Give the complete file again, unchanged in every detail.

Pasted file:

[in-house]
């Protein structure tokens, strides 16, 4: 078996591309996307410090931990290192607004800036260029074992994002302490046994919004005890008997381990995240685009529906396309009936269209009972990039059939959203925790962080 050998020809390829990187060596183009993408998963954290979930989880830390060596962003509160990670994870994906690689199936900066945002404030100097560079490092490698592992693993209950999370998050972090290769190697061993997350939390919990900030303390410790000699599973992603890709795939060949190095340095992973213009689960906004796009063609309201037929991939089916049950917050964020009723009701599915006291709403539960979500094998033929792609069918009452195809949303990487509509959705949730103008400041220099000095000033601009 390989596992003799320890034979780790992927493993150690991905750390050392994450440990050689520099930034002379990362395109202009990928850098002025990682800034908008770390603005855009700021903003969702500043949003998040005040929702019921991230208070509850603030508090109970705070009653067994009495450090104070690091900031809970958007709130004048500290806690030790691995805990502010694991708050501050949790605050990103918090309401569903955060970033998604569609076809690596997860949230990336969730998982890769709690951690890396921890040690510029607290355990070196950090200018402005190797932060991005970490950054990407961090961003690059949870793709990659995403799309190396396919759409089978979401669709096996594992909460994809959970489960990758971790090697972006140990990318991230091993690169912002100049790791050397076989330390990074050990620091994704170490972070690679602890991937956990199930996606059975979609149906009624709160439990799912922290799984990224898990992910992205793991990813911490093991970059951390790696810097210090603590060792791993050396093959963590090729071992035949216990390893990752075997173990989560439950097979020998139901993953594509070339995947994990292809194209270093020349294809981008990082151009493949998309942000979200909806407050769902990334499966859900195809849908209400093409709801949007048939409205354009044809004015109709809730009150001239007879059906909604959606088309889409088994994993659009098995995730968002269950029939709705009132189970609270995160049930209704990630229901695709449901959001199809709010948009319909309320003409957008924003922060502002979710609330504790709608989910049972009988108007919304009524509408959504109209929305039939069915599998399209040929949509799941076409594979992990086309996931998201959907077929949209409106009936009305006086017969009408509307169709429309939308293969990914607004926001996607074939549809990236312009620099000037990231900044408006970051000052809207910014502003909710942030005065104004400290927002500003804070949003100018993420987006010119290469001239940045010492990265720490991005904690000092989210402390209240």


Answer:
[in-house]
């Protein structure tokens, strides 16, 4: 078996591309996307410090931990290192607004800036260029074992994002302490046994919004005890008997381990995240685009529906396309009936269209009972990039059939959203925790962080 050998020809390829990187060596183009993408998963954290979930989880830390060596962003509160990670994870994906690689199936900066945002404030100097560079490092490698592992693993209950999370998050972090290769190697061993997350939390919990900030303390410790000699599973992603890709795939060949190095340095992973213009689960906004796009063609309201037929991939089916049950917050964020009723009701599915006291709403539960979500094998033929792609069918009452195809949303990487509509959705949730103008400041220099000095000033601009 390989596992003799320890034979780790992927493993150690991905750390050392994450440990050689520099930034002379990362395109202009990928850098002025990682800034908008770390603005855009700021903003969702500043949003998040005040929702019921991230208070509850603030508090109970705070009653067994009495450090104070690091900031809970958007709130004048500290806690030790691995805990502010694991708050501050949790605050990103918090309401569903955060970033998604569609076809690596997860949230990336969730998982890769709690951690890396921890040690510029607290355990070196950090200018402005190797932060991005970490950054990407961090961003690059949870793709990659995403799309190396396919759409089978979401669709096996594992909460994809959970489960990758971790090697972006140990990318991230091993690169912002100049790791050397076989330390990074050990620091994704170490972070690679602890991937956990199930996606059975979609149906009624709160439990799912922290799984990224898990992910992205793991990813911490093991970059951390790696810097210090603590060792791993050396093959963590090729071992035949216990390893990752075997173990989560439950097979020998139901993953594509070339995947994990292809194209270093020349294809981008990082151009493949998309942000979200909806407050769902990334499966859900195809849908209400093409709801949007048939409205354009044809004015109709809730009150001239007879059906909604959606088309889409088994994993659009098995995730968002269950029939709705009132189970609270995160049930209704990630229901695709449901959001199809709010948009319909309320003409957008924003922060502002979710609330504790709608989910049972009988108007919304009524509408959504109209929305039939069915599998399209040929949509799941076409594979992990086309996931998201959907077929949209409106009936009305006086017969009408509307169709429309939308293969990914607004926001996607074939549809990236312009620099000037990231900044408006970051000052809207910014502003909710942030005065104004400290927002500003804070949003100018993420987006010119290469001239940045010492990265720490991005904690000092989210402390209240």